said second needle stop being movable with respect to said first needle stop, and said needle receiving gap having a variable needle gap dimension in response to movement of said second needle stop;
a rigid member, wherein said first needle stop is configured to be capable of a rigid connection with the member and the second needle stop is configured to be capable of an adjustable connection; and
an elastic belt configured to wrap, in a substantially horizontal direction, around a portion of the medical imaging transceiver so as to provide for continuous contact with contiguous curved surfaces, and to hold a rigid member at a fixed location with respect to the medical imaging transceiver.
Description
CROSS-REFERENCE TO RELATED APPLICATIONS

The present application is a continuation of co-pending application Ser. No. 10/250,149 entitled “Method and apparatus for guiding needles” filed by the same inventor on Jun. 6, 2003, which is a continuation of application Ser. No. 09/682,367 entitled “Method and apparatus for guiding needles”, filed by the same inventor on Aug. 24, 2001, which application issued as U.S. Pat. No. 6,612,990 B1 on Sep. 2, 2003, and which itself was a continuation-in-part application of an application entitled “Needle guide for attachment to ultrasound transducer probe” by the same inventor, the application having Ser. No. 09/526,048 which was filed on Mar. 15, 2000, and issued as U.S. Pat. No. 6,296,614 on Oct. 2, 2001, which itself was a continuation-in-part of application Ser. No. 29/103,098, also entitled “Needle guide for attachment to ultrasound transducer probe” filed on Apr. 8, 1999, which issued as U.S. Pat. No. Des. 424,693 on May 9, 2000. The above-referenced application, Patents and U.S. Design Patent are incorporated herein in their entirety by these references.

FIELD OF THE INVENTION

The present invention generally relates to needle guides for medical imaging transceivers, and more particularly relates to needle guides for medical imaging transceivers which permit tipping of a needle while still in the needle guide.

BACKGROUND OF THE INVENTION

In recent years, handheld medical imaging transceivers, such as ultrasound and gamma ray transceivers, have been used extensively for various medical imaging situations. In certain procedures, such as biopsies, it may be desired to tilt a needle with respect to a needle guide or vice versa.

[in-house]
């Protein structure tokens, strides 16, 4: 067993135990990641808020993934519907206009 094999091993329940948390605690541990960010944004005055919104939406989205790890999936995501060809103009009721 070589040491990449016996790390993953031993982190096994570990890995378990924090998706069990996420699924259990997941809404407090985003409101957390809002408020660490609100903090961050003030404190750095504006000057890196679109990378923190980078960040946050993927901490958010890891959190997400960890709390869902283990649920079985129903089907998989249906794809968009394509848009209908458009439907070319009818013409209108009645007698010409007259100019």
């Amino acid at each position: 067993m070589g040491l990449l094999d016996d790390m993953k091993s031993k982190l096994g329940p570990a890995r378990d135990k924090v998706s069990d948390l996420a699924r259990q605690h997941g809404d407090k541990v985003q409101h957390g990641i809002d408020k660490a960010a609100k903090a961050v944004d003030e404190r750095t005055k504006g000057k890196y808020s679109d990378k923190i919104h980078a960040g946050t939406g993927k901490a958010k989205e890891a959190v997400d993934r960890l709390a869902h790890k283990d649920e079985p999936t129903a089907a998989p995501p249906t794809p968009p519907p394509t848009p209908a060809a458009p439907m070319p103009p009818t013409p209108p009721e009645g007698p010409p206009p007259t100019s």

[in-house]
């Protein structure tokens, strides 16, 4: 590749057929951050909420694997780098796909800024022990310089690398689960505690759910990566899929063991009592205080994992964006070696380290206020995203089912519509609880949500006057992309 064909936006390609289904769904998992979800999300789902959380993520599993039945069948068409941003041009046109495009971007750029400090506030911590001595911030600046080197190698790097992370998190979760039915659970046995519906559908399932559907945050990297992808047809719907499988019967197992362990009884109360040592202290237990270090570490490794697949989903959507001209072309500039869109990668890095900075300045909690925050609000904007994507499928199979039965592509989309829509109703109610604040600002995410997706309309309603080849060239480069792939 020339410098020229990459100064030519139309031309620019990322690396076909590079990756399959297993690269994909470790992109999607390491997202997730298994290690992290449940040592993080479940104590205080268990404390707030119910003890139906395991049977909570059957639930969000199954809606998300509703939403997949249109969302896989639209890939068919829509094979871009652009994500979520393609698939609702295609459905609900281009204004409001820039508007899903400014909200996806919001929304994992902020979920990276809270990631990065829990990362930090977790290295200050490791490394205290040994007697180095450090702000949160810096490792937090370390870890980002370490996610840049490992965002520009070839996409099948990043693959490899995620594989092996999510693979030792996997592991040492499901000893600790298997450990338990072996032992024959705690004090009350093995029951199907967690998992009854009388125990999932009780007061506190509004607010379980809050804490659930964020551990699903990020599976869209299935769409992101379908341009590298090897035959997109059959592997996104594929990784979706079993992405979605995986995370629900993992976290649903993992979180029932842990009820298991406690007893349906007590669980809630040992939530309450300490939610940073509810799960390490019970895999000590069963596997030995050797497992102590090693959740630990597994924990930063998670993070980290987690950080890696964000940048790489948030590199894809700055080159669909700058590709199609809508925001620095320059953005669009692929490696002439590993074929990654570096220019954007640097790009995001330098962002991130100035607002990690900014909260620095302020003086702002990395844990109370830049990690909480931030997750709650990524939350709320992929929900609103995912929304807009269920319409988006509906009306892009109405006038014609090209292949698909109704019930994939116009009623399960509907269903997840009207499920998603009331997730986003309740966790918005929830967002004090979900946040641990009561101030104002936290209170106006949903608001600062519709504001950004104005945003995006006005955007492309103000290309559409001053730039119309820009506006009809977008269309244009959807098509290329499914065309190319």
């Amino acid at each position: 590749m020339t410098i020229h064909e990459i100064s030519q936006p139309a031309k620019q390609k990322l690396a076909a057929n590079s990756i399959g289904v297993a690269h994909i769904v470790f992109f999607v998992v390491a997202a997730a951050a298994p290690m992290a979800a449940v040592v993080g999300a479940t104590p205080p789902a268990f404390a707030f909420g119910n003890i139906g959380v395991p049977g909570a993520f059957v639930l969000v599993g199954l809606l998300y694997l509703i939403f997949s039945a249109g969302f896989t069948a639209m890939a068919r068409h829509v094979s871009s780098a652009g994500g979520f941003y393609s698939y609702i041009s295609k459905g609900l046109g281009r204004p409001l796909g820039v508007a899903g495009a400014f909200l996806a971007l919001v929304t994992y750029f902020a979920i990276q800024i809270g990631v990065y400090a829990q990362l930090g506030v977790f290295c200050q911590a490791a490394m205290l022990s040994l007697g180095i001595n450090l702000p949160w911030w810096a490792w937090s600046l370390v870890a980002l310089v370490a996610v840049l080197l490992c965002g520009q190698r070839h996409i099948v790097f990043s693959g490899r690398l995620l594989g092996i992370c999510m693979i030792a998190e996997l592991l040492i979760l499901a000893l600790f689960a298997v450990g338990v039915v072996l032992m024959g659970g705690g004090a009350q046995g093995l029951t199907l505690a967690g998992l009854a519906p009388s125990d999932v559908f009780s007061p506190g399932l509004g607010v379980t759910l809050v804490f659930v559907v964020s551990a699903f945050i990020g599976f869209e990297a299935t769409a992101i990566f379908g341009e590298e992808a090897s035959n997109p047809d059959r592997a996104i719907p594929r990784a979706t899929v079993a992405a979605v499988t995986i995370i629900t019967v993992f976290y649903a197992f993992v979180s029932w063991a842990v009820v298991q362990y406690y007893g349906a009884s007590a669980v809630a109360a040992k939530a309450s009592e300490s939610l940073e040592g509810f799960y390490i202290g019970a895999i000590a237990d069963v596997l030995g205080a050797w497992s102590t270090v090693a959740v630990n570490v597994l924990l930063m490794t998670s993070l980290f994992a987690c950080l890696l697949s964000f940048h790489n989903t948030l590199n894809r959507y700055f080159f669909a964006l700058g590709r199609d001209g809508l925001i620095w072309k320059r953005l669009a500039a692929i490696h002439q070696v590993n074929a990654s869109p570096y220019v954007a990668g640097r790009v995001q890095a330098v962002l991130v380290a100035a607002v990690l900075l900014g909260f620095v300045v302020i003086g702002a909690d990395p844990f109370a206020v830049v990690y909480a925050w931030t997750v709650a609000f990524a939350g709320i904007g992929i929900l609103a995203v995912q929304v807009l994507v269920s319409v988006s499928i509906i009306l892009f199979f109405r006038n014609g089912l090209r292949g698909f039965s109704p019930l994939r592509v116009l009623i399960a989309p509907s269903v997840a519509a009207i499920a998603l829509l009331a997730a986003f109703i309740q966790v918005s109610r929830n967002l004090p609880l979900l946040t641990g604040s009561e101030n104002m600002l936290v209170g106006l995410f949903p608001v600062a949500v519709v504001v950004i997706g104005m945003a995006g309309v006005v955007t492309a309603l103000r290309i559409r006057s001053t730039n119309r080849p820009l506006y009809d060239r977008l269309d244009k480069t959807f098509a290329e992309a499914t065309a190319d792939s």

In the past, the physician or medical professional may be required to detach a biopsy needle from a needle guide prior to changing the angle of the needle with respect to the needle guide and transceiver. Other prior art needle guides have included a pair of spaced-apart fixed parallel plates. The medical professional could place the needle between the parallel plates, and it would be free in a plane parallel with the plates, but restricted from large movements outside that plane.

Other prior art needle guides have been used which include a resilient tube coupled to a transducer where the tube has a longitudinal slit through which the needle can be pulled when relative tilting is required.

While these needle guides have been used extensively in the past, they do have some drawbacks. First of all any model of fixed parallel plate needle guide is limited in the size of needle that can be guided therein. If the needle is too big, it will not fit between the fixed parallel plates. If the plates are too far apart, there is less support being provided in the desired direction. Also, these parallel plate needle guides only provide support in one direction. They provide no support or resistance from motion within the plane of the parallel gap between the fixed plates. This increases the attention required by the medical professional.

Secondly, the resilient slit tube type of needle guide does provide some resistance to motion in the desired plane of motion, but it is limited to only the first portion of that movement or motion. Once the needle is tilted out of the tube, there is no support or resistance to motion in any direction. Additionally, these types of needle guides will work only with specific gauges of needles. They will not work well when a narrow gauge needle is used in a needle guide primarily designed for a larger needle. The narrower needle may fall through the slit. Conversely, a larger needle may not fit in the tube, or it may be difficult to pull through the slit. Consequently, numerous sized slit tube needle guides would be needed to fulfill the needs of a medical professional who uses needles of varying sizes. Additionally, these slit tube type of needle guides may be viewed as unstable in the direction of relative motion. For example, the force required to be applied to the needle to move the needle in the tilted direction decreases as the amount of tilting occurs. To assure that excess tilting does not occur, the medical professional needs to give more attention to the force being applied when the required force decreases with angular displacement.

Consequently, there exists a need for improved methods and apparatus for guiding needles in an efficient manner.

SUMMARY OF THE INVENTION

It is an object of the present invention to provide an apparatus and method for guiding a tiltable needle in an efficient manner.

It is a feature of the present invention to utilize a multi-gauge adjustable needle guide.

It is another feature of the present invention to include a slidable needle stop.

It is another feature of the present invention to include a slide-ably adjustable needle guide stop with a bias force for closing the needle guide.

It is another feature of the present invention to include needle stops having contours for engaging needles.

It is an advantage of the present invention to achieve improved efficiency in guiding needles.

The present invention is an apparatus and method for guiding needles designed to satisfy the aforementioned needs, provide the previously stated objects, include the above-listed features, and achieve the already articulated advantages. The present invention is carried out in a “physician burden-less” manner in a sense that the burden on a physician or other medical professional in guiding needles during the process of tilting has been greatly reduced.